- Contributed by
- Owen. D.Smithers
- People in story:
- Sgt.Hurbert Tuck
- Location of story:
- St.Valery,France 1940
- Background to story:
- Article ID:
- Contributed on:
- 11 February 2004
A STRANGE NEW WORLD
On the release of certain German documents after the war, it was revealed that there was an order made to the SS to move POW's closer to Large German Towns to stave off Aerial attacks as late as 1944? Fortunately for all of us, this order was never carried out. After the war, seeing pictures of the devastation inflicted on German Cities I felt there was some humanitarian thoughts in a person of some authority in the German Forces?
Freedom was so strange and very lonely. As a prisoner it didn't matter if you were from a rich or poor background since you were all on the same level and I missed the comradeship. Now I seem just to be a number again like so many others? Finally towards the close of 1945 I returned to civilian life permanently. It felt good to get back into a signal box again after a short refresher course. Mind you it was nice to be able to talk to a young English lady again although I was terribly shy, it had been far to long. Eventually I did pluck up courage and I did marry on 3rd April 1948 and we had a single child, a girl. I was signalman at Docking on the Kings Lynn Hunstanton line until December 1957 where I left railway employment to become the Landlord of the New Inn public house in Wisbech for 3 years. Then we moved to the Railway Inn Wisbech, remaining there for 5 years that my Wife ran during the day.
I returned once more to the Railway this time as day signalman at Horse Shoe Lane crossing on the GNR to Peterborough until the line was closed under the Beeching cuts and I was transferred to Wisbech Town Station as a Porter until that to was closed to Passenger traffic. I was then offered a post as Goods Guard working out of March Whitemore yard until my retirement in 1986.
One began to backtrack on events, especially after you were told that Countries alienated against Hitler surrounded him, but the speed with which he over threw those Countries still holds me in awe.
Having said that, many of my comrades believed that the British and German soldier together would have made a great fighting machine given the right leader; it would have been a formidable force? What a blessing Hitler decided to attack Russia instead of us, we would never have stopped him? The force he created shook the World but it went to his head?
Whilst a great deal of attention was directed to the BEF evacuation from Dunkirk, to the navy's credit, both British and foreign, evacuation took place along the whole of the French coast long after the fall of Dunkirk but very little has been written about these evacuations? We ourselves were still very much in action twelve days after the fall of Dunkirk. It has always bothered me that we were just abandoned and that our fighting contribution was for nothing? Since many of the disasters in the first World war were caused by incompetent Generals, the peace after the 2nd World war was organised by politicians who gave in to Russian demands to allowed them to take Berlin. This was to prove a costly error?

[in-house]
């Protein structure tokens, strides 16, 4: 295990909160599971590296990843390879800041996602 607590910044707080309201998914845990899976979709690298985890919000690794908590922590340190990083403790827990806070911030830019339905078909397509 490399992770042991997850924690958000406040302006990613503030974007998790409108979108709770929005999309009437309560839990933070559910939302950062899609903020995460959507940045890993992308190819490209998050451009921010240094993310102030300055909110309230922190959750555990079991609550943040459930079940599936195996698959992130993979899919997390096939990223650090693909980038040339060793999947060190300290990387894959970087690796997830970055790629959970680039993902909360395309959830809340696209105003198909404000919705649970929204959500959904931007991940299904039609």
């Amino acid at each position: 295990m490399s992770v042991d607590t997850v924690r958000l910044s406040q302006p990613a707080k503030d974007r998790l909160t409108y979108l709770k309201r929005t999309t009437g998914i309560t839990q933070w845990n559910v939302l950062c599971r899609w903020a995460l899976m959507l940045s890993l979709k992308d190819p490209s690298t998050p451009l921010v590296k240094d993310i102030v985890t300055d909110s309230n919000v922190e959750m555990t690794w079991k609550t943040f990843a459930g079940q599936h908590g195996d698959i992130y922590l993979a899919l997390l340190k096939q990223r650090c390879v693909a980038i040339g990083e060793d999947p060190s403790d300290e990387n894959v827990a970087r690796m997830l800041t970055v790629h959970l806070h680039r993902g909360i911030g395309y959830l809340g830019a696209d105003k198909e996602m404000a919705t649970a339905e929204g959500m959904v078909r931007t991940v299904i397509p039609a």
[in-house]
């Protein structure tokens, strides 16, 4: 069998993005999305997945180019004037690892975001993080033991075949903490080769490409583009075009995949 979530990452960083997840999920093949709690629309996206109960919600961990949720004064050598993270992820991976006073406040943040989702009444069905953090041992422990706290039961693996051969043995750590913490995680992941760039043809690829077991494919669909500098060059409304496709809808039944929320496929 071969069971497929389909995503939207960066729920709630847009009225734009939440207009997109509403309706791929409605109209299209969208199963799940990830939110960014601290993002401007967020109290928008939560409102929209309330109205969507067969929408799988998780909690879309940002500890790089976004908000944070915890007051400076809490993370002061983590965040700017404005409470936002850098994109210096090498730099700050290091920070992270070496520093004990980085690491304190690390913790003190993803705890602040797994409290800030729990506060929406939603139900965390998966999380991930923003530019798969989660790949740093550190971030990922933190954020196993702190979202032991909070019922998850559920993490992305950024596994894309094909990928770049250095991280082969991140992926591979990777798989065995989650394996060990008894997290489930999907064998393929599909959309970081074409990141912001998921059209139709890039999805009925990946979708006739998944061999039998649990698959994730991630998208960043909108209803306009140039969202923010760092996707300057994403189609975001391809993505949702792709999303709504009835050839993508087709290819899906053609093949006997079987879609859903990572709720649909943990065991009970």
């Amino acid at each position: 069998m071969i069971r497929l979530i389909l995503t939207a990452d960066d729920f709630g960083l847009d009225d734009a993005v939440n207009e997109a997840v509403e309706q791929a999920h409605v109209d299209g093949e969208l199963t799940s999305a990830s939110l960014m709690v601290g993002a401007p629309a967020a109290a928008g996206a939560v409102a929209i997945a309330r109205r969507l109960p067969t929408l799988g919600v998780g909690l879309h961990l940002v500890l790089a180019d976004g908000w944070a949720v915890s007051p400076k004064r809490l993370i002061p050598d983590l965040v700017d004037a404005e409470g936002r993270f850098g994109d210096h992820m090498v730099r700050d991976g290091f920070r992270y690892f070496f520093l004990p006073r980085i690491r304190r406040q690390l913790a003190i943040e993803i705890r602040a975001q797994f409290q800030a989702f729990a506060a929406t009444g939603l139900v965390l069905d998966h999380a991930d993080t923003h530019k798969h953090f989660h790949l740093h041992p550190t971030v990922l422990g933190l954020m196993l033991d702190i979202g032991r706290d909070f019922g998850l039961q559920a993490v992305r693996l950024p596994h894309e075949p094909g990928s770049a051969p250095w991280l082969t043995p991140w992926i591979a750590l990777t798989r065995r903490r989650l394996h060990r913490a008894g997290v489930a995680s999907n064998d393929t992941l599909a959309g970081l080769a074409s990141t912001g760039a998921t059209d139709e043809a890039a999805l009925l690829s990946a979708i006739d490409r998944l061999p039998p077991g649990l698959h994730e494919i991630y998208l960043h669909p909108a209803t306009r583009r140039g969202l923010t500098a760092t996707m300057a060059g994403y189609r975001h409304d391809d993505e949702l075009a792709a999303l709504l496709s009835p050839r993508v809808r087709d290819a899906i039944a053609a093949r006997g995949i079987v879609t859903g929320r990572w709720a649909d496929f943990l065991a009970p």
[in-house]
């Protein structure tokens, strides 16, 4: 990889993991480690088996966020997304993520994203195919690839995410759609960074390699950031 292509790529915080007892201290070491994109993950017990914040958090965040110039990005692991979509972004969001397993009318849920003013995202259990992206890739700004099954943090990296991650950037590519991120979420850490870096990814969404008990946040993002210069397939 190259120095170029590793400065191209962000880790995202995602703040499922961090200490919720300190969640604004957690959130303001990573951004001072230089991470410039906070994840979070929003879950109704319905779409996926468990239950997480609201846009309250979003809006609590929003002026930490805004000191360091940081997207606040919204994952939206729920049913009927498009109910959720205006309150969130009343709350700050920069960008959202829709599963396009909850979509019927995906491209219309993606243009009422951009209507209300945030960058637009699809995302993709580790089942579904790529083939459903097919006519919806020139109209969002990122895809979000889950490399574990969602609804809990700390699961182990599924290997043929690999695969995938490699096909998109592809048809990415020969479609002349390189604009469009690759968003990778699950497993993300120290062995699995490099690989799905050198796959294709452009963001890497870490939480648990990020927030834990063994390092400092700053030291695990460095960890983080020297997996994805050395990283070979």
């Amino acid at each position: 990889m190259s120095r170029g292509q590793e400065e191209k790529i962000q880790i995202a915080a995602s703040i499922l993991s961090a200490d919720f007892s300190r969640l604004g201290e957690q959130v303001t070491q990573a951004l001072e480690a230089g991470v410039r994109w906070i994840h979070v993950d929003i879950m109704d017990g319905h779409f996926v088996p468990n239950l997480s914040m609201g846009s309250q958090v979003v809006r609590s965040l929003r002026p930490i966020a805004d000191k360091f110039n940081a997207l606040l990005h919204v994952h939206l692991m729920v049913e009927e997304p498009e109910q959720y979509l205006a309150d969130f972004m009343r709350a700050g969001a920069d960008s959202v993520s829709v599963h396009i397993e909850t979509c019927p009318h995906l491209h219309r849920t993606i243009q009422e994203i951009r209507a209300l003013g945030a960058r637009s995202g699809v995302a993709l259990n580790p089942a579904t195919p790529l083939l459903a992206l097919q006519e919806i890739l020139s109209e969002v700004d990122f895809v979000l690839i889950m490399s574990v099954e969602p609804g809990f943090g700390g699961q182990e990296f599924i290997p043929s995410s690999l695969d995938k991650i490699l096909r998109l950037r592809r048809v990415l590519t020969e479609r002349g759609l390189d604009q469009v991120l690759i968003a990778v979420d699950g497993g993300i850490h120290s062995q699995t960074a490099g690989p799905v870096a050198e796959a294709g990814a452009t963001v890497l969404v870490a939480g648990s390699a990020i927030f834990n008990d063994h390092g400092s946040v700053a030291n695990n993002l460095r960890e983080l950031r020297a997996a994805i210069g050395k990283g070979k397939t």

Whatever alarming news came out of the media I always try to understand the others point of view. I still believe we have the greatest Country in the World. I'm not ashamed to say that. The first time I saw the British flag fluttering in the breeze on my return to England my eyes filled. Although we won the war, did we win the peace? Most of our ex enemies seem to be better off than we were. Rationing continued in Britain far longer than it did in Germany. Although I no longer hold malice against the majority of Germans, there were some who were just evil monsters.
In the early 50's my Wife and I returned to St.Valery-en-Caux in an attempt to rid myself of my constant nightmares. Returning to the spot where the 51st Highland division surrendered was harrowing, as was our visit to the War graves where I paid my respects to the grave of my late company commander Captain Colley. Reading the rows and rows of crosses and the names of the fallen, many of them friends but all comrades of the stand we made so many years ago, did nothing to alleviate me of my nightmares. Nightmares of which I still suffer more than 60 years after the experiences of 1940.
There are so many changes taking place in the World today but freedom of speech must be regarded as precious like our own flag, a flag our lads fought to defend in two great wars. I realise the young of today have never experienced a war or its affects, but there are so many war survivors still suffering from the affects of wars who still need help. The annual Poppy day is not only a means of remembering those who fell in two great wars but provides financial aid to help those still suffering from injuries received during both World Wars and other minor conflicts that have taken place since.
One of the unsung heroes of the war has to be the International Red Cross. Who without their efforts to get food parcels to us prisoners and their efforts to get those badly wounded out of the camps and back to England and proper medical attention, not to mention the substance they gave to thousands of POW's. They were also responsible for the exchange of German wounded captives in the UK. Had it not been for the efforts of the International Red Cross many of them might never have seen England or for that matter Germany again although a great many didn't make it?
This eyewitness report was written from notes made by Sgt. Tuck in 1950. Other individual reports were taken from those printed in 'The War Illustrated' by Amalgamated Press Ltd and the various newspaper reports of the time.
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